Genie, Tasked, Herdsman

Al-Qadim (Forgotten Realms)Campaign Setting Logo

Genie, Tasked, Herdsman
Activity Cycle:Day
Intelligence:Very (11-12)
Treasure:D for group, P otherwise
No. Appearing:1-100
Armor Class:6
Hit Dice:3
No. of Attacks:2
Damage/Attack:By weapon type
Special Attacks:See below
Special Defenses:See below
Magic Resistance:Nil
Size:M (6' tall)
Morale:Steady (11-12)
XP Value:175

Capable of running all day with their herds, herdsman tasked genies are dedicated and sociable creatures. They live to provide for their animals, and they take their nourishment from them as well, often in the form of blood drained from small puncture wounds or from their milk.

Herdsman genies are short and wiry, with very quick hands and heavy brows. Their skin is dark and wrinkled from years of exposure to the sun and wind. Their hair is dark as jet and falls in loose curls (though the sun soon bleaches it to a reddishbrown in those who do not wear head coverings). Herdsman genies smell like their animals and often also have a vaguely rancid smell from the overripe milk products they eat.

Combat: Herdsman genies only fight in self-defense or in defense of their herds. A group of them will use short composite bows (30%), spears (40%), and short swords (30%). Some tribes use lassoes when they wish to capture prisoners. In addition, herdsman genies can use each of the following spell-like abilities once per day: phantom steed, dust devil, remove fear, and flame brand. They are excellent riders and can fire missile weapons from horseback at full gallop with no penalty. Their tactics revolve around keeping their opponents away from their herds and the slower members of their groups. If that is unsuccessful they may, in desperation, attempt to stampede the herd into their opponents. (If a group saving throw versus spell fails for the herd, the entire herd stampedes as directed).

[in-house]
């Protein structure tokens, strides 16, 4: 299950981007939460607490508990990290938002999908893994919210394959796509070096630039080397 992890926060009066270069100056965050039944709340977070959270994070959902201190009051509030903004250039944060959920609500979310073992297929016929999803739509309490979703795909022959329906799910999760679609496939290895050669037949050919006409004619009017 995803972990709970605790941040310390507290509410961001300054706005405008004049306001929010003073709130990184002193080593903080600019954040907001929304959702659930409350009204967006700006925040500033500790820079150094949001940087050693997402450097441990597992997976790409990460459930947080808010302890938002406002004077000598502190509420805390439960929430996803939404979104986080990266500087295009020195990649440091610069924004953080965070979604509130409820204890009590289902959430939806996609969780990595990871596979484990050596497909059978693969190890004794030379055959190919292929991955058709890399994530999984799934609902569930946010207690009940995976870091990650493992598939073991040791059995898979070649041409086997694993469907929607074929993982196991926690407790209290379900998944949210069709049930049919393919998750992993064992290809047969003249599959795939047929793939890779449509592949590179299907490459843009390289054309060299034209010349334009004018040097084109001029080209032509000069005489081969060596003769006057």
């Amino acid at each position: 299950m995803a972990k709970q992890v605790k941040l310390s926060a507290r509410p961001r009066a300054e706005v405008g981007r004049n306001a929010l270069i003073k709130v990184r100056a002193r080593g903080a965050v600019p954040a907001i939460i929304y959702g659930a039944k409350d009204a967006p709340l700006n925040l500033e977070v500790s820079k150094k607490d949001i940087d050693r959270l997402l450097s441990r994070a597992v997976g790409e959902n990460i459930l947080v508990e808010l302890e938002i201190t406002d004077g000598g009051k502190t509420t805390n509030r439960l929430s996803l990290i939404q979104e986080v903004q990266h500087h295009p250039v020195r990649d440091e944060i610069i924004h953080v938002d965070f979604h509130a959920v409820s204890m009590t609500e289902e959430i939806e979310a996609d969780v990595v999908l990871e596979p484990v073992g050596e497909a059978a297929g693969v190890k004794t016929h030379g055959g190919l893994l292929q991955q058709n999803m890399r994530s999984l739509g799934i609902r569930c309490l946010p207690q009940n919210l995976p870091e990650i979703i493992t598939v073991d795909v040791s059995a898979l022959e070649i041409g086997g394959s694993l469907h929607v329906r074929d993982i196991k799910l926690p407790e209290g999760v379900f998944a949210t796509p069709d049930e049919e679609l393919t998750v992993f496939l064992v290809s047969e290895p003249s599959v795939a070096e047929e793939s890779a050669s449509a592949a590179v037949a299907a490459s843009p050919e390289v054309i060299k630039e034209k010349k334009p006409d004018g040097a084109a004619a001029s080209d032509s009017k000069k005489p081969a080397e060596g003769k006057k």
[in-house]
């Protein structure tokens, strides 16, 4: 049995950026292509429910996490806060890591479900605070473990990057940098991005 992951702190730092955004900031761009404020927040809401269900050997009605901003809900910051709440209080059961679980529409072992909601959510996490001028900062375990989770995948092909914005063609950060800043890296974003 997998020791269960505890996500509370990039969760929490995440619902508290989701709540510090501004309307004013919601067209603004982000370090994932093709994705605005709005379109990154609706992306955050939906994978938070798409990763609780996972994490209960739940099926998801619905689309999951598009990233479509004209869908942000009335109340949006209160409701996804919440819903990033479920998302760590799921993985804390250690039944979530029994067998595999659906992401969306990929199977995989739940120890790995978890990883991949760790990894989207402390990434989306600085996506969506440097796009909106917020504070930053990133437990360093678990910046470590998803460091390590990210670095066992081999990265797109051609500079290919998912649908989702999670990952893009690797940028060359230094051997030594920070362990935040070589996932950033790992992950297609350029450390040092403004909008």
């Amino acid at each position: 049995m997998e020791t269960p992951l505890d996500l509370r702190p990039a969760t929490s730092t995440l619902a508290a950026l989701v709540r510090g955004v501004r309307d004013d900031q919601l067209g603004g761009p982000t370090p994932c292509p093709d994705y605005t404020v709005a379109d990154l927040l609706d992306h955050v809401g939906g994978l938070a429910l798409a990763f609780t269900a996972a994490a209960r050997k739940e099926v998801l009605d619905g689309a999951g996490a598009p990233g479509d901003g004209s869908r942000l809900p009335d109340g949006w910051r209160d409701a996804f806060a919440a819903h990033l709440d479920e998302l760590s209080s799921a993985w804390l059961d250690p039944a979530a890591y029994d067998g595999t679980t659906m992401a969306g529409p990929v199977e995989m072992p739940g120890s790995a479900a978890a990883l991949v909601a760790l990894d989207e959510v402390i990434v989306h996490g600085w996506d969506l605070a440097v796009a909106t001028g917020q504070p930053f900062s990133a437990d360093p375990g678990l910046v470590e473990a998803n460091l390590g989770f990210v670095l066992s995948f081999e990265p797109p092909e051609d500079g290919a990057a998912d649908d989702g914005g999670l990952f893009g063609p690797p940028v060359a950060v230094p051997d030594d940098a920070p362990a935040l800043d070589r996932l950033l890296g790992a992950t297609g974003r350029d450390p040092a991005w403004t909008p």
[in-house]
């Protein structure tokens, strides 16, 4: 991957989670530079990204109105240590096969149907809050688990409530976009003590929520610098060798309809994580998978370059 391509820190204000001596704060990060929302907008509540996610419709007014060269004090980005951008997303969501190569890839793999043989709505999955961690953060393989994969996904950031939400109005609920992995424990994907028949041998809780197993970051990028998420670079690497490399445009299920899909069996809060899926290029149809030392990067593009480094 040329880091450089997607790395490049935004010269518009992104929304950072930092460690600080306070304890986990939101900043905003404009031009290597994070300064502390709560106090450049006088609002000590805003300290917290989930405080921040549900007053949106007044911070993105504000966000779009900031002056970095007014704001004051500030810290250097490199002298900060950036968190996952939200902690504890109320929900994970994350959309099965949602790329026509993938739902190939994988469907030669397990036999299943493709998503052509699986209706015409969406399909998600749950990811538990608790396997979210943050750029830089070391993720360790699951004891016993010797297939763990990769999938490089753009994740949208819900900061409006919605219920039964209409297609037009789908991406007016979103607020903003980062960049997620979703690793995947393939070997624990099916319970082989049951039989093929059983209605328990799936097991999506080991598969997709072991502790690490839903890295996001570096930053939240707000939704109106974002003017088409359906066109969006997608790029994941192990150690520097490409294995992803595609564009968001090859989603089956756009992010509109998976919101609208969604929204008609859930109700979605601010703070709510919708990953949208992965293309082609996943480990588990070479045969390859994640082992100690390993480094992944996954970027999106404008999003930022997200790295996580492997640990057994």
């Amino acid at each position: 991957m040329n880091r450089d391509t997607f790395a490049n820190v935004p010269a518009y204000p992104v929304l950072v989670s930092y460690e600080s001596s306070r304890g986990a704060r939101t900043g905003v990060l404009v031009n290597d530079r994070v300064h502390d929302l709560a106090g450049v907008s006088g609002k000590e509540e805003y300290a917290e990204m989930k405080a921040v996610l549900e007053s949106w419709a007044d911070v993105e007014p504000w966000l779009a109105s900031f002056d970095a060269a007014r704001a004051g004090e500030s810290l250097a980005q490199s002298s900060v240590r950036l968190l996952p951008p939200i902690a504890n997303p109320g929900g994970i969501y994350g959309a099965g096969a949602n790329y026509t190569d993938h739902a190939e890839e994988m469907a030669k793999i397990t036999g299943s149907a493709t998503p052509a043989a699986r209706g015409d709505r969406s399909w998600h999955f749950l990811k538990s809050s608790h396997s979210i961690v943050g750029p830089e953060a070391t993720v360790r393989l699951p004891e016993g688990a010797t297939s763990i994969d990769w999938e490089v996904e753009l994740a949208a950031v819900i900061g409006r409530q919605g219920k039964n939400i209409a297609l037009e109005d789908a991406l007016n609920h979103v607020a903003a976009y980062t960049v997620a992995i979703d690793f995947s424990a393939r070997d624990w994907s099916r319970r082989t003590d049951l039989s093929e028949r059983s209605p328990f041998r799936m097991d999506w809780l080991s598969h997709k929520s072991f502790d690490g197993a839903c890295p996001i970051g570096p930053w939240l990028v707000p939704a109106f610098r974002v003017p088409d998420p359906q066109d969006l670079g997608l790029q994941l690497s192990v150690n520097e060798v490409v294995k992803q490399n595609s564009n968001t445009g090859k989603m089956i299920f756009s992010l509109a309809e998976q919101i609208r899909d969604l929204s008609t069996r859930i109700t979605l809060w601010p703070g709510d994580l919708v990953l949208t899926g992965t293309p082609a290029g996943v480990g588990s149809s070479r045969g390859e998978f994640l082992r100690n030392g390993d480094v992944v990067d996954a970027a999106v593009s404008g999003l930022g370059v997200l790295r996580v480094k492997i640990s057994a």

Habitat/Society: Herdsman tasked genies are more commonly solitary, though they gather in groups when the size of their herds requires it. Their lives are completely centered around the welfare of their herds, and they are entirely willing to disobey their masters if they are ordered to take a herd into danger or into unfavorable land where the animals are likely to perish.

Herdsman genies take blood from their charges, which must be carefully drained so as not to weaken the animal and must be drunk immediately. They also take the milk and make it into various fermented drinks, cheeses, curds, and yogurts.

Herdsman tasked genies are very fond of races of all kinds, and contests are often held within and among groups of herdsman tasked genies to determine the fastest runner. Some of these races are made more difficult by following the pack of runners with a stampeding herd of bulls, camels, or goats. Camel and horse races are also common, and sports played mounted are often tumultuous all-day affairs with complex rules and scoring systems. Wagering and haggling are also favored activities of the male herdsman tasked genies. Young female herdsman genies take part in foot races, but they prefer roping, branding, shearing, and trick riding contests to mounted team sports.

All groups of herdsman genies are extremely mobile. If they feel threatened, they may stealthily force march their animals an entire night's travel across the plains with no ill effect on either themselves or their animals. They may do this once a week. This ability requires a cooperating group of genies and cannot be attempted by a lone herdsman.

Some groups of herdsman tasked genies have adopted the religions of Zakhara, and, like all new converts, they are zealous in their faith. These groups will try to convert others they meet, and they don't mind if they must force the convert to make up his mind.

Ecology: Herdsman tasked genies tend to push out both competing nongenie herdsmen and predators which might threaten their herds. They know when a given area has been grazed to the point of temporary exhaustion and will move on, but they have little regard for the artificial boundaries of sultanates, sheikdoms, and even the fences of farmers. This unwillingness to acknowledge the authority of settled groups often leads them into conflict, although they moderate this tendency if their master specifically admonishes them about it.

MC13 Al-Qadim Appendix (2129)